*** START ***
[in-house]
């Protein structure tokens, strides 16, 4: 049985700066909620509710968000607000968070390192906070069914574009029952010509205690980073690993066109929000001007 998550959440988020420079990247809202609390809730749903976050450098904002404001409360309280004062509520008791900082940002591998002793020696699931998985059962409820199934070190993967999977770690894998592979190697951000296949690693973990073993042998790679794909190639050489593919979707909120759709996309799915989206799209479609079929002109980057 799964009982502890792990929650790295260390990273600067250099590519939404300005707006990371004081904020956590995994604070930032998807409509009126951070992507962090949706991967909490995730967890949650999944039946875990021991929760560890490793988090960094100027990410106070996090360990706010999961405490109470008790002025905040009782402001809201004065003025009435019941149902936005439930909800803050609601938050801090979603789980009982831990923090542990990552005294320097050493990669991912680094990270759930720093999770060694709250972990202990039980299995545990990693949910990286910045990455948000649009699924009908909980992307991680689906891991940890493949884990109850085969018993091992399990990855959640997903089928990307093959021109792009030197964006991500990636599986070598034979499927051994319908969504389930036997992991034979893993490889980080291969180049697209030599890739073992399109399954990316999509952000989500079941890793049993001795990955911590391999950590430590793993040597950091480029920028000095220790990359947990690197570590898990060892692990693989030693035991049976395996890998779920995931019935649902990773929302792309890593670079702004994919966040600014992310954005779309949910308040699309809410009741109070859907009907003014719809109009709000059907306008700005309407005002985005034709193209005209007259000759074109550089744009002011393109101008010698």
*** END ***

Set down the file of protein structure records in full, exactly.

[in-house]
């Protein structure tokens, strides 16, 4: 049985700066909620509710968000607000968070390192906070069914574009029952010509205690980073690993066109929000001007 998550959440988020420079990247809202609390809730749903976050450098904002404001409360309280004062509520008791900082940002591998002793020696699931998985059962409820199934070190993967999977770690894998592979190697951000296949690693973990073993042998790679794909190639050489593919979707909120759709996309799915989206799209479609079929002109980057 799964009982502890792990929650790295260390990273600067250099590519939404300005707006990371004081904020956590995994604070930032998807409509009126951070992507962090949706991967909490995730967890949650999944039946875990021991929760560890490793988090960094100027990410106070996090360990706010999961405490109470008790002025905040009782402001809201004065003025009435019941149902936005439930909800803050609601938050801090979603789980009982831990923090542990990552005294320097050493990669991912680094990270759930720093999770060694709250972990202990039980299995545990990693949910990286910045990455948000649009699924009908909980992307991680689906891991940890493949884990109850085969018993091992399990990855959640997903089928990307093959021109792009030197964006991500990636599986070598034979499927051994319908969504389930036997992991034979893993490889980080291969180049697209030599890739073992399109399954990316999509952000989500079941890793049993001795990955911590391999950590430590793993040597950091480029920028000095220790990359947990690197570590898990060892692990693989030693035991049976395996890998779920995931019935649902990773929302792309890593670079702004994919966040600014992310954005779309949910308040699309809410009741109070859907009907003014719809109009709000059907306008700005309407005002985005034709193209005209007259000759074109550089744009002011393109101008010698």